Pieces of Me: On Identity and Information and Communications Technology Implants

Part of the Information Technology and Law Series book series (ITLS, volume 23)


Ever since the dawn of mankind, we have used artefacts to extend our physical abilities or to overcome our bodily shortcomings. We use a stick to reach the apples on the highest branch of a tree, or a lever to lift things that are heavier than our own bodies. And we use microscopes and telescopes to see things beyond the natural range of our visual system. Several twentiethcentury philosophers have pointed out that when humans use artefacts and technologies, these often tend to become extensions of their bodies: they become incorporated into the user’s body schema. Most of us can flawlessly park a car or write with a pen because of this principle. Technologies, although ‘other’, can become ‘part’ of a user’s bodily repertoire, even if they are not embedded into the human body. At the same time, it is interesting to note that in some cases technologies can be experienced as ‘alien’, or that they can even lead users to feel ‘alienated’ from themselves. The former may happen when we are new at using a technology, or when it malfunctions or breaks down. The latter has been shown to occur, for example, in patients who undergo Deep Brain Stimulation. After treatment, these patients sometimes state that they feel estranged from themselves, that they no longer feel they are the same person. In this chapter we use some of the central ideas from philosophy of technology to clarify these two (seemingly contradictory) perspectives.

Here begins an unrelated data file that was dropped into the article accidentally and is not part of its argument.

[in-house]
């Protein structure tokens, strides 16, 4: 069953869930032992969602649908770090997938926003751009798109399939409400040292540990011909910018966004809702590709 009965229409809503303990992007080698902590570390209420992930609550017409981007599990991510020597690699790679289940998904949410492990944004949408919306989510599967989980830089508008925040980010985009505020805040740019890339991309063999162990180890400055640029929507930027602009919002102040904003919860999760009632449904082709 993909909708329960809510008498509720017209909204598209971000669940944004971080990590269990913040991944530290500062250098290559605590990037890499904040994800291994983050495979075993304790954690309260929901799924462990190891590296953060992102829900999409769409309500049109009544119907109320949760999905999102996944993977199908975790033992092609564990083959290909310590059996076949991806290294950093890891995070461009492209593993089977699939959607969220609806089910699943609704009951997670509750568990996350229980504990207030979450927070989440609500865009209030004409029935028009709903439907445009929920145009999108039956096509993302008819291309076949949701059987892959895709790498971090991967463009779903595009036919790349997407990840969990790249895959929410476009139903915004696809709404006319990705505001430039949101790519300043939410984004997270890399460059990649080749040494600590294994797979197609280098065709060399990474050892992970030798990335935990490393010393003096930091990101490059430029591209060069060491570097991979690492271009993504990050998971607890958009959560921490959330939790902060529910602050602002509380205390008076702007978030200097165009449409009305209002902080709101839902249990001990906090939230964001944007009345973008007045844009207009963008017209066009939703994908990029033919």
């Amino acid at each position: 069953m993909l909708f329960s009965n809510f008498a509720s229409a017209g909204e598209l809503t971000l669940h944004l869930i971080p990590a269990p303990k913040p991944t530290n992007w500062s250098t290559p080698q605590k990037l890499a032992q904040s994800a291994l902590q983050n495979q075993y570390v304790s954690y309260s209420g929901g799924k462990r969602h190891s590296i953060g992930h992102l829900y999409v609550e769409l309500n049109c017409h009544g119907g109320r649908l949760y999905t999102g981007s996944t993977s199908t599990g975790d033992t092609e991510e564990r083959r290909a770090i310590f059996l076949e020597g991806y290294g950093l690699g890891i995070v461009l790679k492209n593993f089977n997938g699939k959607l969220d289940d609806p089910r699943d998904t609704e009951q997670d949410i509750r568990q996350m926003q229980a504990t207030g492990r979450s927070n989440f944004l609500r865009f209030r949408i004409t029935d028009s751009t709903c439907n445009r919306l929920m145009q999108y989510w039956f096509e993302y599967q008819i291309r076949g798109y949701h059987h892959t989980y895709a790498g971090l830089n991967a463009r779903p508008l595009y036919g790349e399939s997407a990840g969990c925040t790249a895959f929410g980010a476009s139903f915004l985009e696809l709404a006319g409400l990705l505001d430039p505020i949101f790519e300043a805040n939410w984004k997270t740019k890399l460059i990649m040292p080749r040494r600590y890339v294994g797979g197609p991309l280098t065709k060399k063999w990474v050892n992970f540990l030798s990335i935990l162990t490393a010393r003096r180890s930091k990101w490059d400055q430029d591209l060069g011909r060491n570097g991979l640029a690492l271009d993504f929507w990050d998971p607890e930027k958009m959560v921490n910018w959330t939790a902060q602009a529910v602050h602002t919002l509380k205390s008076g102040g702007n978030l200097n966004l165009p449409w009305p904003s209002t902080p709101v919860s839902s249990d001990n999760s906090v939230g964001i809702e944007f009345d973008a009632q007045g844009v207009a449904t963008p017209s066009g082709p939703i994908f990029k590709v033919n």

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Copyright information

© T.M.C. ASSER PRESS, The Hague, The Netherlands, and the author(s) 2012

Authors and Affiliations

  1. 1.eLaw Center for Law in the Information SocietyLeiden UniversityLeidenThe Netherlands

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